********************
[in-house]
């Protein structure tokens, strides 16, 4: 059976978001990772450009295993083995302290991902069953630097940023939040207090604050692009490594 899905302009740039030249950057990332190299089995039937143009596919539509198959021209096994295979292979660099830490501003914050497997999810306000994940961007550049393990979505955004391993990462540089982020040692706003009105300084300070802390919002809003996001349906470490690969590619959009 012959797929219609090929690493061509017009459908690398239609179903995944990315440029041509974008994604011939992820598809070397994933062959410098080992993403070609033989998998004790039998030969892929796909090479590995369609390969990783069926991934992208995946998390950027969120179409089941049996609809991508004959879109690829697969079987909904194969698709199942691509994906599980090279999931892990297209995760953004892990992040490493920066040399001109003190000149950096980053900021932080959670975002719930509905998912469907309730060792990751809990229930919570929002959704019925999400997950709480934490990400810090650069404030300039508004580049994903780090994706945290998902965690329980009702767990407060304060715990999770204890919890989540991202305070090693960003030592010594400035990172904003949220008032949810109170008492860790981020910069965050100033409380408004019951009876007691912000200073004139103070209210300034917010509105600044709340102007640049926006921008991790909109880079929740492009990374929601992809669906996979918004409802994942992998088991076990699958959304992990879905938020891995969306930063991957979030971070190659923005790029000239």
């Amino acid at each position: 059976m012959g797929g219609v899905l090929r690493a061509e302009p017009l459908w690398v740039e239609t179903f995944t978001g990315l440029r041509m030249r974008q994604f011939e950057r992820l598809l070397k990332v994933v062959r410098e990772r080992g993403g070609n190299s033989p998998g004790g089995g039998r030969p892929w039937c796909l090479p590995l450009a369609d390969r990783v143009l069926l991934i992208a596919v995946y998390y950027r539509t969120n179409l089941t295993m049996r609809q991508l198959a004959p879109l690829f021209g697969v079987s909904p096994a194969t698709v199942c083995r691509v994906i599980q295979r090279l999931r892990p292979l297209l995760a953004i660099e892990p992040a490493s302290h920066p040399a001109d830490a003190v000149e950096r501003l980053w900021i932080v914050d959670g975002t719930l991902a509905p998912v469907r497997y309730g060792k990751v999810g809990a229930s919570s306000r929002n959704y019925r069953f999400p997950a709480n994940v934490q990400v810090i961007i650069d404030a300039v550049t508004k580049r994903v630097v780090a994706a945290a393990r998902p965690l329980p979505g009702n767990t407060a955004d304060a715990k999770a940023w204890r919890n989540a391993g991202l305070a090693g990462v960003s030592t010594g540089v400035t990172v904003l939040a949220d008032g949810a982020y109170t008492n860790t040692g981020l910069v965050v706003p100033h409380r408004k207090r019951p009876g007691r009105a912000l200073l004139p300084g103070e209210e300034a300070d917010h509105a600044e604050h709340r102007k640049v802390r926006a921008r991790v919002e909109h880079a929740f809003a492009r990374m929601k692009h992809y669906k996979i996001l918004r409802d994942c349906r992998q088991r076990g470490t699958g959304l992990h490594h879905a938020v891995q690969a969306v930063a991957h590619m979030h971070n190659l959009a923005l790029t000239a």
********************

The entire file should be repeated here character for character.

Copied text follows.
[in-house]
């Protein structure tokens, strides 16, 4: 059976978001990772450009295993083995302290991902069953630097940023939040207090604050692009490594 899905302009740039030249950057990332190299089995039937143009596919539509198959021209096994295979292979660099830490501003914050497997999810306000994940961007550049393990979505955004391993990462540089982020040692706003009105300084300070802390919002809003996001349906470490690969590619959009 012959797929219609090929690493061509017009459908690398239609179903995944990315440029041509974008994604011939992820598809070397994933062959410098080992993403070609033989998998004790039998030969892929796909090479590995369609390969990783069926991934992208995946998390950027969120179409089941049996609809991508004959879109690829697969079987909904194969698709199942691509994906599980090279999931892990297209995760953004892990992040490493920066040399001109003190000149950096980053900021932080959670975002719930509905998912469907309730060792990751809990229930919570929002959704019925999400997950709480934490990400810090650069404030300039508004580049994903780090994706945290998902965690329980009702767990407060304060715990999770204890919890989540991202305070090693960003030592010594400035990172904003949220008032949810109170008492860790981020910069965050100033409380408004019951009876007691912000200073004139103070209210300034917010509105600044709340102007640049926006921008991790909109880079929740492009990374929601992809669906996979918004409802994942992998088991076990699958959304992990879905938020891995969306930063991957979030971070190659923005790029000239």
């Amino acid at each position: 059976m012959g797929g219609v899905l090929r690493a061509e302009p017009l459908w690398v740039e239609t179903f995944t978001g990315l440029r041509m030249r974008q994604f011939e950057r992820l598809l070397k990332v994933v062959r410098e990772r080992g993403g070609n190299s033989p998998g004790g089995g039998r030969p892929w039937c796909l090479p590995l450009a369609d390969r990783v143009l069926l991934i992208a596919v995946y998390y950027r539509t969120n179409l089941t295993m049996r609809q991508l198959a004959p879109l690829f021209g697969v079987s909904p096994a194969t698709v199942c083995r691509v994906i599980q295979r090279l999931r892990p292979l297209l995760a953004i660099e892990p992040a490493s302290h920066p040399a001109d830490a003190v000149e950096r501003l980053w900021i932080v914050d959670g975002t719930l991902a509905p998912v469907r497997y309730g060792k990751v999810g809990a229930s919570s306000r929002n959704y019925r069953f999400p997950a709480n994940v934490q990400v810090i961007i650069d404030a300039v550049t508004k580049r994903v630097v780090a994706a945290a393990r998902p965690l329980p979505g009702n767990t407060a955004d304060a715990k999770a940023w204890r919890n989540a391993g991202l305070a090693g990462v960003s030592t010594g540089v400035t990172v904003l939040a949220d008032g949810a982020y109170t008492n860790t040692g981020l910069v965050v706003p100033h409380r408004k207090r019951p009876g007691r009105a912000l200073l004139p300084g103070e209210e300034a300070d917010h509105a600044e604050h709340r102007k640049v802390r926006a921008r991790v919002e909109h880079a929740f809003a492009r990374m929601k692009h992809y669906k996979i996001l918004r409802d994942c349906r992998q088991r076990g470490t699958g959304l992990h490594h879905a938020v891995q690969a969306v930063a991957h590619m979030h971070n190659l959009a923005l790029t000239a």